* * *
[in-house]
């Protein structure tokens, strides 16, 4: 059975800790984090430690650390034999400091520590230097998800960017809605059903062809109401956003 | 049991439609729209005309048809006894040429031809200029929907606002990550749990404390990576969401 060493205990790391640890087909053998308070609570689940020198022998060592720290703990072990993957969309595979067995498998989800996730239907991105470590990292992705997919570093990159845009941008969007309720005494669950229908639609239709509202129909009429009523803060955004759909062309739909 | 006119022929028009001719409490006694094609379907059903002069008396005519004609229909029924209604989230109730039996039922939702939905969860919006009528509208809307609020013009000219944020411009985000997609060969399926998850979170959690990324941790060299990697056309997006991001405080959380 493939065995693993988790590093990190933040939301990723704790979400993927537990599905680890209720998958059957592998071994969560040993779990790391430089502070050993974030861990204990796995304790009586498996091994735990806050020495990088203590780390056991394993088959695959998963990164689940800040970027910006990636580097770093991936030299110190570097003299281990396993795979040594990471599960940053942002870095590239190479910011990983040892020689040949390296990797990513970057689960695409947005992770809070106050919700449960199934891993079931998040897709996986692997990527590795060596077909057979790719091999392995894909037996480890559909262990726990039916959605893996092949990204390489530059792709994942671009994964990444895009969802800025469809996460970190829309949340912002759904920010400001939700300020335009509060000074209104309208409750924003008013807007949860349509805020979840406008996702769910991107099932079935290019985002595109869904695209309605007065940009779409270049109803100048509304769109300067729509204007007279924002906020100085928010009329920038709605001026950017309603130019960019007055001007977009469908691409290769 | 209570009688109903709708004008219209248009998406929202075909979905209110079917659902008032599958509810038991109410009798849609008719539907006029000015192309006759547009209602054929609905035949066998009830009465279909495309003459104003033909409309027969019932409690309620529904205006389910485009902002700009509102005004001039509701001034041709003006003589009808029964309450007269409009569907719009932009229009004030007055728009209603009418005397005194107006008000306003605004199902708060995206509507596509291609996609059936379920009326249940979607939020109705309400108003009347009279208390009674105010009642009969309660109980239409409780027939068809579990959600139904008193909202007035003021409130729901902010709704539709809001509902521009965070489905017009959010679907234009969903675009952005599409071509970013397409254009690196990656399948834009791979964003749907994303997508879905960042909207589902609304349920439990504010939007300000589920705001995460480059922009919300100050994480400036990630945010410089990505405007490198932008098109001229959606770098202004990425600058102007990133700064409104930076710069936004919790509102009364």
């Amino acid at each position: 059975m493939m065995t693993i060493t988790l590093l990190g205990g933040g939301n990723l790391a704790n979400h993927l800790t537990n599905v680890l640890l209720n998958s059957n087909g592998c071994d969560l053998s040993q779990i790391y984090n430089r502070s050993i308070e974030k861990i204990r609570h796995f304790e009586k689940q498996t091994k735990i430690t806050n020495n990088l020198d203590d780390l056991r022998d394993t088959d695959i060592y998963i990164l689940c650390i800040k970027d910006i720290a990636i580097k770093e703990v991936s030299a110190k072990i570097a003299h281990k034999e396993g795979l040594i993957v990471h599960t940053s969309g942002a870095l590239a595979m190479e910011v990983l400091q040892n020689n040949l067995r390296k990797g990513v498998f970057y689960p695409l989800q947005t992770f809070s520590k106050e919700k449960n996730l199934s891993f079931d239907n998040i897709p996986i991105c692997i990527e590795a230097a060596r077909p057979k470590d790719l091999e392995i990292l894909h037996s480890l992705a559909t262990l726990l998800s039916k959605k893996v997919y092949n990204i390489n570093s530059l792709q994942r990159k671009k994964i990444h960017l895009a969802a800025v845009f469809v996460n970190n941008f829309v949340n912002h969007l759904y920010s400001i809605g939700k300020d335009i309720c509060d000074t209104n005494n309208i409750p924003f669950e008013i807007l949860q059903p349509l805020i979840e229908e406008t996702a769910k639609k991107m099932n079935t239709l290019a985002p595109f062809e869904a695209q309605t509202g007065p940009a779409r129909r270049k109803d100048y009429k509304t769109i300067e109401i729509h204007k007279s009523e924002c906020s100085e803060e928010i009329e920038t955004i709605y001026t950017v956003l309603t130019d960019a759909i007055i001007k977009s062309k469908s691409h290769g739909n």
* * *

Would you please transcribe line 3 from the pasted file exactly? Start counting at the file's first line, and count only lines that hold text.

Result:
């Amino acid at each position: 059975m493939m065995t693993i060493t988790l590093l990190g205990g933040g939301n990723l790391a704790n979400h993927l800790t537990n599905v680890l640890l209720n998958s059957n087909g592998c071994d969560l053998s040993q779990i790391y984090n430089r502070s050993i308070e974030k861990i204990r609570h796995f304790e009586k689940q498996t091994k735990i430690t806050n020495n990088l020198d203590d780390l056991r022998d394993t088959d695959i060592y998963i990164l689940c650390i800040k970027d910006i720290a990636i580097k770093e703990v991936s030299a110190k072990i570097a003299h281990k034999e396993g795979l040594i993957v990471h599960t940053s969309g942002a870095l590239a595979m190479e910011v990983l400091q040892n020689n040949l067995r390296k990797g990513v498998f970057y689960p695409l989800q947005t992770f809070s520590k106050e919700k449960n996730l199934s891993f079931d239907n998040i897709p996986i991105c692997i990527e590795a230097a060596r077909p057979k470590d790719l091999e392995i990292l894909h037996s480890l992705a559909t262990l726990l998800s039916k959605k893996v997919y092949n990204i390489n570093s530059l792709q994942r990159k671009k994964i990444h960017l895009a969802a800025v845009f469809v996460n970190n941008f829309v949340n912002h969007l759904y920010s400001i809605g939700k300020d335009i309720c509060d000074t209104n005494n309208i409750p924003f669950e008013i807007l949860q059903p349509l805020i979840e229908e406008t996702a769910k639609k991107m099932n079935t239709l290019a985002p595109f062809e869904a695209q309605t509202g007065p940009a779409r129909r270049k109803d100048y009429k509304t769109i300067e109401i729509h204007k007279s009523e924002c906020s100085e803060e928010i009329e920038t955004i709605y001026t950017v956003l309603t130019d960019a759909i007055i001007k977009s062309k469908s691409h290769g739909n």